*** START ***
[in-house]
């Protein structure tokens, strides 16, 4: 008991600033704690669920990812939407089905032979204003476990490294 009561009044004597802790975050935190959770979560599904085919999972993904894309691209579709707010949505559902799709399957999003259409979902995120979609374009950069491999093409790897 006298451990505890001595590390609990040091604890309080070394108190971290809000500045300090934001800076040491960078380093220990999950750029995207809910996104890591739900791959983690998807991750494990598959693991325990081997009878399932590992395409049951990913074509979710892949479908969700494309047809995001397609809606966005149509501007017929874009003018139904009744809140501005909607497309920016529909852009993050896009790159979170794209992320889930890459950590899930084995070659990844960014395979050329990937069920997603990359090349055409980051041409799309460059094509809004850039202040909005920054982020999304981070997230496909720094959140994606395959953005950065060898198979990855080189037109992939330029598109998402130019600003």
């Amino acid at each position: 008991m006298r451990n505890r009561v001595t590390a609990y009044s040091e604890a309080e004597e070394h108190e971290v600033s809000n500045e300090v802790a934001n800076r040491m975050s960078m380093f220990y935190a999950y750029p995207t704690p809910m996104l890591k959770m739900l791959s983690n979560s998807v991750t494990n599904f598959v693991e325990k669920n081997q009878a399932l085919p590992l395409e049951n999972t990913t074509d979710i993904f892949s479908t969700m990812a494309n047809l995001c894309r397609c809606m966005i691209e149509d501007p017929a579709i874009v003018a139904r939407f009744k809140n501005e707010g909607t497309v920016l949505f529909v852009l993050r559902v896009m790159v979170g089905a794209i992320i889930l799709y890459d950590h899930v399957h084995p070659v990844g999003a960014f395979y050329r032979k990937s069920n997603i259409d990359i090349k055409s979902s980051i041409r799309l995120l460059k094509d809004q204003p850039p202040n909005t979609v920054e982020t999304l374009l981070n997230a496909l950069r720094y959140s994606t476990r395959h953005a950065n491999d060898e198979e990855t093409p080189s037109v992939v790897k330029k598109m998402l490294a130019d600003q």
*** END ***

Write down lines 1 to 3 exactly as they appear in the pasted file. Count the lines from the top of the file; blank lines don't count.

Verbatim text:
[in-house]
């Protein structure tokens, strides 16, 4: 008991600033704690669920990812939407089905032979204003476990490294 009561009044004597802790975050935190959770979560599904085919999972993904894309691209579709707010949505559902799709399957999003259409979902995120979609374009950069491999093409790897 006298451990505890001595590390609990040091604890309080070394108190971290809000500045300090934001800076040491960078380093220990999950750029995207809910996104890591739900791959983690998807991750494990598959693991325990081997009878399932590992395409049951990913074509979710892949479908969700494309047809995001397609809606966005149509501007017929874009003018139904009744809140501005909607497309920016529909852009993050896009790159979170794209992320889930890459950590899930084995070659990844960014395979050329990937069920997603990359090349055409980051041409799309460059094509809004850039202040909005920054982020999304981070997230496909720094959140994606395959953005950065060898198979990855080189037109992939330029598109998402130019600003």
């Amino acid at each position: 008991m006298r451990n505890r009561v001595t590390a609990y009044s040091e604890a309080e004597e070394h108190e971290v600033s809000n500045e300090v802790a934001n800076r040491m975050s960078m380093f220990y935190a999950y750029p995207t704690p809910m996104l890591k959770m739900l791959s983690n979560s998807v991750t494990n599904f598959v693991e325990k669920n081997q009878a399932l085919p590992l395409e049951n999972t990913t074509d979710i993904f892949s479908t969700m990812a494309n047809l995001c894309r397609c809606m966005i691209e149509d501007p017929a579709i874009v003018a139904r939407f009744k809140n501005e707010g909607t497309v920016l949505f529909v852009l993050r559902v896009m790159v979170g089905a794209i992320i889930l799709y890459d950590h899930v399957h084995p070659v990844g999003a960014f395979y050329r032979k990937s069920n997603i259409d990359i090349k055409s979902s980051i041409r799309l995120l460059k094509d809004q204003p850039p202040n909005t979609v920054e982020t999304l374009l981070n997230a496909l950069r720094y959140s994606t476990r395959h953005a950065n491999d060898e198979e990855t093409p080189s037109v992939v790897k330029k598109m998402l490294a130019d600003q």